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What's better between several ChildException catch blocks and one Exception catch block? By better, I mean in a good-practices way.

To illustrate:

public static void main(String[] args) {
    System.out.println(Main.isNonsense1(null)); // false <- bad
    System.out.println(Main.isNonsense2(null)); // NullPointerException <- good
}

// More readable, less precise
public static boolean isNonsense1(String className) {
    try {
        Class.forName(className);
        String.class.getConstructor(String.class);
        className.getBytes("UTF-8");
        MessageDigest.getInstance("SHA-1").wait();
        return true;
    } catch (Exception e) {
        return false;
    }
}

// Less readable, more precise
public static boolean isNonsense2(String className) {
    try {
        Class.forName(className);
        String.class.getConstructor(String.class);
        className.getBytes("UTF-8");
        MessageDigest.getInstance("SHA-1").wait();
        return true;
    } catch (ClassNotFoundException e) {
        return false;
    } catch (NoSuchMethodException e) {
        return false;
    } catch (SecurityException e) {
        return false;
    } catch (UnsupportedEncodingException e) {
        return false;
    } catch (NoSuchAlgorithmException e) {
        return false;
    } catch (InterruptedException e) {
        return false;
    }
}
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If all you want is to return false, then dont't trouble yourself to specialize the cases. –  ron May 22 '12 at 12:41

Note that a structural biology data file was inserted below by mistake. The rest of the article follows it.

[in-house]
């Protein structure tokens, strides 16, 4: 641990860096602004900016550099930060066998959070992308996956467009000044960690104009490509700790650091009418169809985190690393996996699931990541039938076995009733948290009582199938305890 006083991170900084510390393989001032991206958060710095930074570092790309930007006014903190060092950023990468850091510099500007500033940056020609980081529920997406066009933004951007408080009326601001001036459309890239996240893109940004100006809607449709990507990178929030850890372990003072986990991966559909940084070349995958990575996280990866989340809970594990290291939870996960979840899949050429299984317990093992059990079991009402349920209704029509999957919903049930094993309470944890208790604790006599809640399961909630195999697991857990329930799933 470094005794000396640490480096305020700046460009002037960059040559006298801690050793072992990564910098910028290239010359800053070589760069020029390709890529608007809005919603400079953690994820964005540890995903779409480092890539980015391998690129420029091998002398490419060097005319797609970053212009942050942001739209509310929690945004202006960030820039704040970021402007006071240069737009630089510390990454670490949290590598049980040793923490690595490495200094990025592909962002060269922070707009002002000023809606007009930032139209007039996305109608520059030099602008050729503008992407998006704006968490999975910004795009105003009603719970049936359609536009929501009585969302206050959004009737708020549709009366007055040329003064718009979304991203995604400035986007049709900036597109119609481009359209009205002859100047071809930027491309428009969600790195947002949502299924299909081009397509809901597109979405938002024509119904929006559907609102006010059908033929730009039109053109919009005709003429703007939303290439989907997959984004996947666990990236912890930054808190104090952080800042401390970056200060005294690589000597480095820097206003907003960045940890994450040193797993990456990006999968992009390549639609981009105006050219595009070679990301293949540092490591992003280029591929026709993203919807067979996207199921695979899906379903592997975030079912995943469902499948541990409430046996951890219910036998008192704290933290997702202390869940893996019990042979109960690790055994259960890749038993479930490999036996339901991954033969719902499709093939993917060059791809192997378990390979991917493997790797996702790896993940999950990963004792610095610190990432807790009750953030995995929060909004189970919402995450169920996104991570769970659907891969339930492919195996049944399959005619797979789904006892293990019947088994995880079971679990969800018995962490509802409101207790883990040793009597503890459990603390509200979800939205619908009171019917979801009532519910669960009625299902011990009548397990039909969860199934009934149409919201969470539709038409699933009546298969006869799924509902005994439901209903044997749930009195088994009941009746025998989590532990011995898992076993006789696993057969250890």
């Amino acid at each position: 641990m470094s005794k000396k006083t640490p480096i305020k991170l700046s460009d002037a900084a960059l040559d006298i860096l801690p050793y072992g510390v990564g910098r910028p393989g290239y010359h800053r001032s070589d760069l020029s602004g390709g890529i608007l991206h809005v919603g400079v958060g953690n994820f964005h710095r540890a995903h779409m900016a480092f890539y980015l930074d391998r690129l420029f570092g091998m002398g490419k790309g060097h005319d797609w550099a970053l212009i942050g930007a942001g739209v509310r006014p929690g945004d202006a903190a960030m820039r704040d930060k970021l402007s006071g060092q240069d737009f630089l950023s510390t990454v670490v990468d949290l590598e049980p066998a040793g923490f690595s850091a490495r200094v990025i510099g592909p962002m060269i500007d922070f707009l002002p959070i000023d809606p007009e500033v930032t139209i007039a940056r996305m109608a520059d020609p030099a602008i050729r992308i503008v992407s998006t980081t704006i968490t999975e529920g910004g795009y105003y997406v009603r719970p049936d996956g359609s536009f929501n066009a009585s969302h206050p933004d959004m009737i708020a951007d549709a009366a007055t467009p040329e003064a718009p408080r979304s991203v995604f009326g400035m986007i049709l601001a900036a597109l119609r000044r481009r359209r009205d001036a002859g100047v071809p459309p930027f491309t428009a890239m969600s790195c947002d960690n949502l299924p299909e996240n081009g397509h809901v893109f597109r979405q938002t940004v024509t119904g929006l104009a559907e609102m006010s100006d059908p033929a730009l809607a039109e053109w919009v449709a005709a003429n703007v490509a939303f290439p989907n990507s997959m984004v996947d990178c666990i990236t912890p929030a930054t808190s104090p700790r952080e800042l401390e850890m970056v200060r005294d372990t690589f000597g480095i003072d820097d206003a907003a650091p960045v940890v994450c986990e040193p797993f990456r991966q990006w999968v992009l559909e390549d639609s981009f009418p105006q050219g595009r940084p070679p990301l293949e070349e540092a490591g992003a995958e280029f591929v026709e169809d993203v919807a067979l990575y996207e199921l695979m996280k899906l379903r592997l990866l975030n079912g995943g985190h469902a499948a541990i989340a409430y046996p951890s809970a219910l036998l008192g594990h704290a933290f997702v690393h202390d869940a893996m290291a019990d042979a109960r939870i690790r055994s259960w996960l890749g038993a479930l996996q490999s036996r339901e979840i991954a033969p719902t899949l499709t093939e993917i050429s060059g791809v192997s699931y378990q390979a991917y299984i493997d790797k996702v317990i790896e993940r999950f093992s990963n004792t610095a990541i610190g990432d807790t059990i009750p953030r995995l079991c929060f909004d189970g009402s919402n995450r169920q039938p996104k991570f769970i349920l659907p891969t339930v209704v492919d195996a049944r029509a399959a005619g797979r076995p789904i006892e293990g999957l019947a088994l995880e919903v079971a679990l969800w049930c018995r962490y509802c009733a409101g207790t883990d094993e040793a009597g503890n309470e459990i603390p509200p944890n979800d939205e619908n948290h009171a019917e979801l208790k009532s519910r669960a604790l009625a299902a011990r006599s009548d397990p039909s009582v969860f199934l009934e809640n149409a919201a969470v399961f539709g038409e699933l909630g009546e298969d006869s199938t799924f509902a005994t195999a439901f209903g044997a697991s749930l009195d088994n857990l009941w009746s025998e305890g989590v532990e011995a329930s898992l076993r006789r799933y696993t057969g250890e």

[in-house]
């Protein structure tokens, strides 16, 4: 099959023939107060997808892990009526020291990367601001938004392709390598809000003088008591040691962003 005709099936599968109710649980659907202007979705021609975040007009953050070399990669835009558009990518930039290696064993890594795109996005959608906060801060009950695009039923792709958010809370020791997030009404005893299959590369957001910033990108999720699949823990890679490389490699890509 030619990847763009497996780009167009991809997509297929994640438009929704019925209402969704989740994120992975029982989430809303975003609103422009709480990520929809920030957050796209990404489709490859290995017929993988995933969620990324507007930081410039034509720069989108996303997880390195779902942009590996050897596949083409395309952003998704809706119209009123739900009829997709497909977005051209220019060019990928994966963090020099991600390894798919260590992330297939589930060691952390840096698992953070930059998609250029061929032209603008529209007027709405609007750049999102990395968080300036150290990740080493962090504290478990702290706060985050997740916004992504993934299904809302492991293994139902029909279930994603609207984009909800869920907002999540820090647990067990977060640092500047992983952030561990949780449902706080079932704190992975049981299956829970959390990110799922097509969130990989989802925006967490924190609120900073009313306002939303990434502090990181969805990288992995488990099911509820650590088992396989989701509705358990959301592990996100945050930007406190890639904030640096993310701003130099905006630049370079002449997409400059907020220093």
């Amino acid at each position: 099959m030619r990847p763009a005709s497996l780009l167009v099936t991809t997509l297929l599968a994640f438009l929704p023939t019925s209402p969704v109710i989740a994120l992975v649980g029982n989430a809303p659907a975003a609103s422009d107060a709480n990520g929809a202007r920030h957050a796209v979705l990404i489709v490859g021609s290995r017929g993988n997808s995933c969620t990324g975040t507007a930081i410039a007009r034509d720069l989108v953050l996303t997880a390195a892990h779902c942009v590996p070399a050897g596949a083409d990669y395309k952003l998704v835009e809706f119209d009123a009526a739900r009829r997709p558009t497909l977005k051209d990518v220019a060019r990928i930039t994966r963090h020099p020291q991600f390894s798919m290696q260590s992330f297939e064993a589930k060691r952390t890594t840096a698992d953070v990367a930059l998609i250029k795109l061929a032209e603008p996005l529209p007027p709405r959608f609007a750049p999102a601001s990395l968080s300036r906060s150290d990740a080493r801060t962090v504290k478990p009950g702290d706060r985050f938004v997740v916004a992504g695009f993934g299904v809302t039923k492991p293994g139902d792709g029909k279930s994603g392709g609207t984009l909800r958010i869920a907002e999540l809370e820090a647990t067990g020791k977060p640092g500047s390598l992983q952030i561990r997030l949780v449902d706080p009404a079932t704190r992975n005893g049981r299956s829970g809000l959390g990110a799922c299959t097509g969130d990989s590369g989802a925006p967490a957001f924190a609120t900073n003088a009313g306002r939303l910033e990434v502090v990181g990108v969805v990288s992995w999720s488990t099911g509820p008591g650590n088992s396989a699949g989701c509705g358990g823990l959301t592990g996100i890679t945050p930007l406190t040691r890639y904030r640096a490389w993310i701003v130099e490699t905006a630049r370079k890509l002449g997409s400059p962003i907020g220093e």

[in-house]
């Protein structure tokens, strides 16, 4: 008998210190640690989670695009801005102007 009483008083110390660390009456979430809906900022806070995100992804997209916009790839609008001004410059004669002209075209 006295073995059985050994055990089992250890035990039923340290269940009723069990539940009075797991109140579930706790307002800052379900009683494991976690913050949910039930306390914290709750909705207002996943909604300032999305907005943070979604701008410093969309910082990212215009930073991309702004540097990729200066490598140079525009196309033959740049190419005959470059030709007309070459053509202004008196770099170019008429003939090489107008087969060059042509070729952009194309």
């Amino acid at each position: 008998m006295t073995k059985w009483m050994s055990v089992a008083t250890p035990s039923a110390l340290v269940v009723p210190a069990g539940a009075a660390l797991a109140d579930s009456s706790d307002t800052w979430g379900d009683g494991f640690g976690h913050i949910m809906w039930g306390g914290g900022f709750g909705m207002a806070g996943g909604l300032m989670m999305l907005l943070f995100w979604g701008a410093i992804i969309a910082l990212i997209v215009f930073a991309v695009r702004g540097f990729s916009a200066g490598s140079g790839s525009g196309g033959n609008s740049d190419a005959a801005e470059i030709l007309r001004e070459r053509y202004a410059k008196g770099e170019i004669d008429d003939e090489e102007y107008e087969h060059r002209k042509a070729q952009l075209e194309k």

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3 Answers 3

up vote 4 down vote accepted

This is related to this question: Catch multiple Exceptions at once?

The answer there is good. The key is that if you catch Exception then you should handle each of the cases that you are aware of and throw all the rest. That is, simply catching Exception in your example and returning false would not be a good idea. You may inadvertently catch some exception you didn't mean to.

Using your example, here is my suggested code:

public static boolean isNonsense2(String className) {
    try {
        Class.forName(className);
        String.class.getConstructor(String.class);
        className.getBytes("UTF-8");
        MessageDigest.getInstance("SHA-1").wait();
        return true;
    } catch (Exception e) {
        if (e instanceof ClassNotFoundException
                || e instanceof NoSuchMethodException
                || e instanceof SecurityException
                || e instanceof UnsupportedEncodingException
                || e instanceof NoSuchAlgorithmException
                || e instanceof InterruptedException) {
            return false;
        } else {
            throw e;
        }
    }
}
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Thanks, nice idea to use instanceof by the way :) –  sp00m May 22 '12 at 16:01
    
I should also warn that one downside of doing it this way is that the compiler will no longer warn you if you are handling a checked exception that cannot be thrown by the code in the try block. –  Luke May 22 '12 at 16:41
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I think there is no complete clear answer. In your case I would code it like this:

public static boolean isNonsense1(String className) {
    if(slassname==null) throw new IllegalArgumentException("className must not be null");
    try {
        Class.forName(className);
        String.class.getConstructor(String.class);
        className.getBytes("UTF-8");
        MessageDigest.getInstance("SHA-1").wait();
        return true;
    } catch (ClassNotFoundException e) {
        throw new IllegalArgumentException("provided class " + className + " not found");
    } catch (Exception e) {
        return false;
    }
}

For my flavor, throwing a NullPointerException is always bad, thats why I throw the IllegalArgumentException

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If you are not interested in handling the exception (which you should as per best practices) don't bother with the explicit catches. The whole point of being able to handle specific exceptions is to enable you to handle them correctly.

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